31 “Simon, Simon, behold, Satan demanded to have you, that he might sift you like wheat, 32 but I have prayed for you that your faith may not fail. And when you have turned again, strengthen your brothers.” 33 Peter said to him, “Lord, I am ready to go with you both to prison and to death.” 34 Jesus said, “I tell you, Peter, the rooster will not crow this day, until you deny three times that you know me.”
35 And he said to them, “When I sent you out with no moneybag or knapsack or sandals, did you lack anything?” They said, “Nothing.” 36 He said to them, “But now let the one who has a moneybag take it, and likewise a knapsack. And let the one who has no sword sell his cloak and buy one. 37 For I tell you that this Scripture must be fulfilled in me: ‘And he was numbered with the transgressors.’ For what is written about me has its fulfillment.” 38 And they said, “Look, Lord, here are two swords.” And he said to them, “It is enough.” – Luke 22:31-38 ESV
It’s clear from Mark’s account that, immediately after their celebration of the Passover meal,, Jesus and His disciples had left the upper room and made their way to the Mount of Olives, just across the Kidron Valley, east of Jerusalem.
And when they had sung a hymn, they went out to the Mount of Olives. – Mark 14:26 ESV
It was there that Jesus made yet another disturbing announcement.
And Jesus said to them, “You will all fall away, for it is written, ‘I will strike the shepherd, and the sheep will be scattered.’ But after I am raised up, I will go before you to Galilee.” – Mark 14:27-28 ESV
This foreboding prediction caught the disciples off-guard and caused the always quick-to-speak Peter to defend his own honor.
“Even though they all fall away, I will not.” – Mark 14:29 ESV
He was separating himself from the rest by declaring his undying commitment to remain by Jesus’ side no matter what happened. It was probably at this point in the conversation that Jesus spoke the words that Luke records.
“Simon, Simon, behold, Satan demanded to have you, that he might sift you like wheat, but I have prayed for you that your faith may not fail. And when you have turned again, strengthen your brothers.” – Luke 22:31-32 ESV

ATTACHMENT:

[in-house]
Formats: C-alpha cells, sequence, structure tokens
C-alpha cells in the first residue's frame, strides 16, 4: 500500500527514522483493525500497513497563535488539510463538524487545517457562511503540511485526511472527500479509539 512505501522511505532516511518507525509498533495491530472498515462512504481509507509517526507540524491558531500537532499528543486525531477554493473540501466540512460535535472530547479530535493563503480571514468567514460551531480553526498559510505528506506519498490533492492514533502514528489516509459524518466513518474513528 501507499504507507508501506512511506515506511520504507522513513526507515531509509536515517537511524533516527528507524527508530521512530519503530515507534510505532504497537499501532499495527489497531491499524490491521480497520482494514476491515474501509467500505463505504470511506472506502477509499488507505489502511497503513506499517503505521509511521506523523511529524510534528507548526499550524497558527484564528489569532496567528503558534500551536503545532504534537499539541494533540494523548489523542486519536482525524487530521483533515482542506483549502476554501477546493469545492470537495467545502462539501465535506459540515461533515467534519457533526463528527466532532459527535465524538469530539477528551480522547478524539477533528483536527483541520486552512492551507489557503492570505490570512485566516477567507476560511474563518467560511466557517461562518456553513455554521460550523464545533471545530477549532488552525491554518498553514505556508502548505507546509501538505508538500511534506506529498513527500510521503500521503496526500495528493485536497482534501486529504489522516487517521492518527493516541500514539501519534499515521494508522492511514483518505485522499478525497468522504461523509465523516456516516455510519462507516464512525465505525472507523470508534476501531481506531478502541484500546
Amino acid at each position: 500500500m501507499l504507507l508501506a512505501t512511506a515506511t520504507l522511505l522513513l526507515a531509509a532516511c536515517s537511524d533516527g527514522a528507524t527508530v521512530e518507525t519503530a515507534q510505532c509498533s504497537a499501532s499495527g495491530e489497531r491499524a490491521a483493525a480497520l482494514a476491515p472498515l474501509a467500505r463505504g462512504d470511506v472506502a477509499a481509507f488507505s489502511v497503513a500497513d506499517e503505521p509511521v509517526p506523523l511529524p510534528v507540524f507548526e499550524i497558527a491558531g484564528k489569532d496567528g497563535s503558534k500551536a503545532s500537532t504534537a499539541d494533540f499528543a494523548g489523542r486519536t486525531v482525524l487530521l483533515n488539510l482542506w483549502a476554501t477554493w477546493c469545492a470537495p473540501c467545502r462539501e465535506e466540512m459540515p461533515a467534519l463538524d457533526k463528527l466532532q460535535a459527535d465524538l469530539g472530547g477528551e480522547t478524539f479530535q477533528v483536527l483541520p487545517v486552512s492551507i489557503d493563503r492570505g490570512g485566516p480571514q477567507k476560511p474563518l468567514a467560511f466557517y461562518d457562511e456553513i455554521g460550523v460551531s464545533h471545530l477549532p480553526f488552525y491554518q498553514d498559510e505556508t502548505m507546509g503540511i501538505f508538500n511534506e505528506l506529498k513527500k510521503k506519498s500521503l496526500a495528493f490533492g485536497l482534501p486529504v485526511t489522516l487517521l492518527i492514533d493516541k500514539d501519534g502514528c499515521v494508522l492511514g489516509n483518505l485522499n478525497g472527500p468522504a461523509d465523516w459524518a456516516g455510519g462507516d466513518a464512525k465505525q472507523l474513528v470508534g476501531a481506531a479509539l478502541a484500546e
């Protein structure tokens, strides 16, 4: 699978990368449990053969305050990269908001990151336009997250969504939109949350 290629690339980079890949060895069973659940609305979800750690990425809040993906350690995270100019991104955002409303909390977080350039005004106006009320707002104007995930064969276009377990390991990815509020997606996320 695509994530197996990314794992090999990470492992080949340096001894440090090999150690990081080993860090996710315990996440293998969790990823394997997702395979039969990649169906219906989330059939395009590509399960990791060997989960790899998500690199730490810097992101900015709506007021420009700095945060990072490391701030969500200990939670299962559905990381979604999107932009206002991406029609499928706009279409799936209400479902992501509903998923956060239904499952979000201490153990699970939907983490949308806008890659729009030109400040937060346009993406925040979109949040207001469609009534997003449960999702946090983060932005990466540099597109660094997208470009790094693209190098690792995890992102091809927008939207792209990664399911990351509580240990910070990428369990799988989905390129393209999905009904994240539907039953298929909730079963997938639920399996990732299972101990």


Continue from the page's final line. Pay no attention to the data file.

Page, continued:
Jesus knew Simon well. He had spent more than three years attempting to disciple this impulsive and rather self-absorbed fisherman from Galilee. Peter was an over-confident over-achiever who regularly viewed himself as the unofficial and self-declared spokesman for the twelve. He had a strong competitive streak and a tendency to put his mouth in gear before his brain was fully engaged. This propensity often led him to say things he would later regret. And this would prove to be one such occasion.
Peter refused to accept Jesus’ assessment of his future faithfulness, but instead he argued that he was more than willing to lay his life on the line.
“Lord, I am ready to go with you both to prison and to death.” – Luke 22:33 ESV
These boastful words would come back to haunt Peter. He truly believed he was completely sold-out to the cause and willing to sacrifice anything to ensure that Jesus’ kingdom came to fruition. But what he didn’t know was the state of his own heart. Peter refused to accept the fact that he might be some kind of traitor or turncoat. Jesus must have had him confused with one of the other disciples. Yet Jesus made it clear that He had the right man by describing the exact nature of his wrong choice .
“I tell you, Peter, the rooster will not crow this day, until you deny three times that you know me.” – Luke 22:34 ESV
This must have hit Peter like a freight train. Jesus’ dire prediction left him stunned, embarrassed, and more than a bit defensive. Mark records that Peter immediately refuted Jesus’ accusation.
“If I must die with you, I will not deny you.” – Mark 14:31 ESV
In a desperate attempt to protect his own reputation, Peter essentially accused Jesus of being a liar. He denied Jesus’ assertion that he would be a denier. It’s important to remember that this entire conversation took place within earshot of the other disciples because when Peter made this bold claim, the other disciples echoed his words.
And they all said the same. – Luke 22:31 ESV
But at this point, Jesus redirected the topic of conversation by reminding them of their earlier mission when He had “sent them out to proclaim the kingdom of God and to heal” (Luke 9:2 ESV). Jesus asked them, “When I sent you out with no moneybag or knapsack or sandals, did you lack anything?” (Luke 22:35 ESV), and they responded, “Nothing!”
Then, Jesus made a shocking statement that must have left the disciples in a state of confusion.
“But now let the one who has a moneybag take it, and likewise a knapsack. And let the one who has no sword sell his cloak and buy one.” – Luke 22:36 ESV
With this rather strange pronouncement, Jesus was letting them know that things were about to take a radical change. Earlier, when He had sent them out by twos, they had been instructed to provide nothing for their own care. Instead, they were to rely on the gracious support of others. But with Jesus’ approaching death and eventual resurrection, the spiritual battle around them was about to enter a new and much-darker phase. Little did they know that the days ahead would be marked by increasing hostility and resistance. This is what Jesus had tried to explain to them on a much earlier occasion.